07 November 2016, Calabar — Africa’s largest cement plant in Obajana, north central Nigeria, owned by the Dangote Group, produces up to 30, 000 tons of cement daily. It will now record a major milestone as GE has been commissioned to undertake a highly specialised maintenance job – a PTR or “partial tear down” of a LM 6000 gas turbine – only the second time such complex work has been done in Africa.
Since 2014, the Obajana plant has been powered by four GE LM6000 gas turbines with a combined capacity of approximately 200MW. The engines, which can run on natural gas or diesel, have provided reliable and efficient power in a country where the electricity supply can be erratic.
This year, one of the 51MW turbines developed a leakage. These gas turbines are huge – to put this in perspective, they are some 20 meters long and nearly 10 meters high and weigh up to eight tons. Shipping the turbine to the GE depot in Houston, the United States – or just the combustion rear frame (CRF) section where the fault occurred – would have been a costly and time-consuming exercise.
As such, GE took the decision to repair the LM6000 engine in Nigeria, leveraging its worldwide network to assemble the people, parts and tools needed to undertake this skilled and delicate work. The turbine was transported to the southern Nigerian city of Port Harcourt, 438km from Obajana, where spare parts arrived from Houston and specialised tools from Norway and Singapore.
Wiebe Van der Werff, a GE expert field service engineer said that, excluding logistics, transportation and customs costs, such a repair would have amounted to $3,5-million if the turbine had been transported to Houston. But doing the repair in-country would cost less than $1-million. “We couldn’t do the repair in Obajana because it requires a standard overhead crane and a properly prepared environment. Obajana has just a standard crane and the workshop environment and air quality are not up to the required standard,” said Wiebe.
Wiebe added that this was a highly delicate operation, which is normally carried out at a depot. But given that there are specialist field service engineers working on the project, he was confident of the GE team’s ability to complete the repairs.
The project lasted about three weeks and involved disassembling the CRF of the gas turbine. Every part was then inspected and replaced, or repaired as necessary. Upon completion of the repairs, the turbine was transported back to Obajana and reinstalled at the Dangote plant, which was itself a major logistical challenge.
Lead Field Service Engineer Sadiq Ayomide was excited about the repairs and said that this shows that GE Power Solutions can be localised to the benefit of customers whenever the need arises. “A similar job was done in Tanzania at the customer’s workshop, so this is only the second time such a major repair is being done in Africa. This is a very delicate job. All procedures and standards have to be followed to the letter to achieve success,” said Ayomide.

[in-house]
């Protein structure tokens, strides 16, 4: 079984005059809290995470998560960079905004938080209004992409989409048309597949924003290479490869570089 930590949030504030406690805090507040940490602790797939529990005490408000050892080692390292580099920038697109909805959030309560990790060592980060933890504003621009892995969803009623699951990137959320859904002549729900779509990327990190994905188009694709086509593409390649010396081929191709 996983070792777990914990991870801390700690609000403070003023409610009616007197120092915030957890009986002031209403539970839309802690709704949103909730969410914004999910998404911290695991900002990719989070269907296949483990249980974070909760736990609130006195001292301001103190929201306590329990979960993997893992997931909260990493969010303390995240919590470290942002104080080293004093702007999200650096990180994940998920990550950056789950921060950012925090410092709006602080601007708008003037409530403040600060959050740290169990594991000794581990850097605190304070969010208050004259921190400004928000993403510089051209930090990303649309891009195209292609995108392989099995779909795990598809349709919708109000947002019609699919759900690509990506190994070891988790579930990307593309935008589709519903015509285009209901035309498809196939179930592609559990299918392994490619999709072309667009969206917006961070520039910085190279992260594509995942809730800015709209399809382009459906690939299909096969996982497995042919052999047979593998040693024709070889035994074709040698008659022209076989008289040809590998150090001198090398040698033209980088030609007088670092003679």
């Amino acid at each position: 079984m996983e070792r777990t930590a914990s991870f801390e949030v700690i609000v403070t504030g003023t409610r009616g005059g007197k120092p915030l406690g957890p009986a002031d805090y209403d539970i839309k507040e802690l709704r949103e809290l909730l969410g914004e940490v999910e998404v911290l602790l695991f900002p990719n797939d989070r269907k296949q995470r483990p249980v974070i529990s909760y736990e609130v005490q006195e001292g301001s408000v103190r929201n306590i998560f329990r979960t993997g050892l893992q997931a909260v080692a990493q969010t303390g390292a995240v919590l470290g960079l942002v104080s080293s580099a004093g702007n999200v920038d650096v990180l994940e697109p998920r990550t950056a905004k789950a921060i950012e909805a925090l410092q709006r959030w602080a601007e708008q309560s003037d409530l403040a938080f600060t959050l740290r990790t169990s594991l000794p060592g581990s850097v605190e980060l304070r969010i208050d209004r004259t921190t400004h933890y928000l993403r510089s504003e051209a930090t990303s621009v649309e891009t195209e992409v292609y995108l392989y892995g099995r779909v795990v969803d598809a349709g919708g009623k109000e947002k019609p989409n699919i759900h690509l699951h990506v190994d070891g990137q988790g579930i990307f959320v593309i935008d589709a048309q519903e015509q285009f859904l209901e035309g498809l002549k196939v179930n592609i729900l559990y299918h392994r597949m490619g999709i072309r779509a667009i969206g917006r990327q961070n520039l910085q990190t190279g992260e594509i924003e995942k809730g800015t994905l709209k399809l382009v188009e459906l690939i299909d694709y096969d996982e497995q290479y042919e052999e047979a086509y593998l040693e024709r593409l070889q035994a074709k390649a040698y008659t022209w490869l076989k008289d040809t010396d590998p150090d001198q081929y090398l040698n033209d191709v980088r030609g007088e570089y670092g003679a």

GE Project Manager Adiuku Nwabueze said: “It gives me confidence to see that with proper planning, we can execute complex projects in Nigeria by using our global resource base. We expect to be able to find the cause of the leakage and repair as well as assemble the unit,” said Nwabueze.
Uzo Ezimora, Strategic Account Executive, Dangote for GE said: “It’s achievements like this that make you very proud to work for GE. We have opened up a new chapter in terms of delivering world-class service with local teams and structures. No one should underestimate the complexity of such maintenance… or its significance for our esteemed customers.”
“This is a very important project for GE and for our expanding operations in Africa,” added GE Nigeria President and CEO Dr Lazarus Angbazo.
“By undertaking a service project of this scale and complexity in Nigeria, we are helping to expand our skills and capacity in this region. GE is committed to assisting Africa’s development through the investment of $2-billion in facility development, skills training and sustainability initiatives across Africa by 2018.”
“Not only has the decision to do the work locally significantly reduced costs for our client, it has enabled GE to undertake the project with minimal disruption to production at the Dangote plant. Successful completion of this project will give confidence to Dangote – one of our key customers and partners in the African market – and to other existing and potential customers that we can carry out service and support work at this level in the region. This is important given the increasing interest in our gas turbines for power generation on the continent,” concluded Dr Angbazo.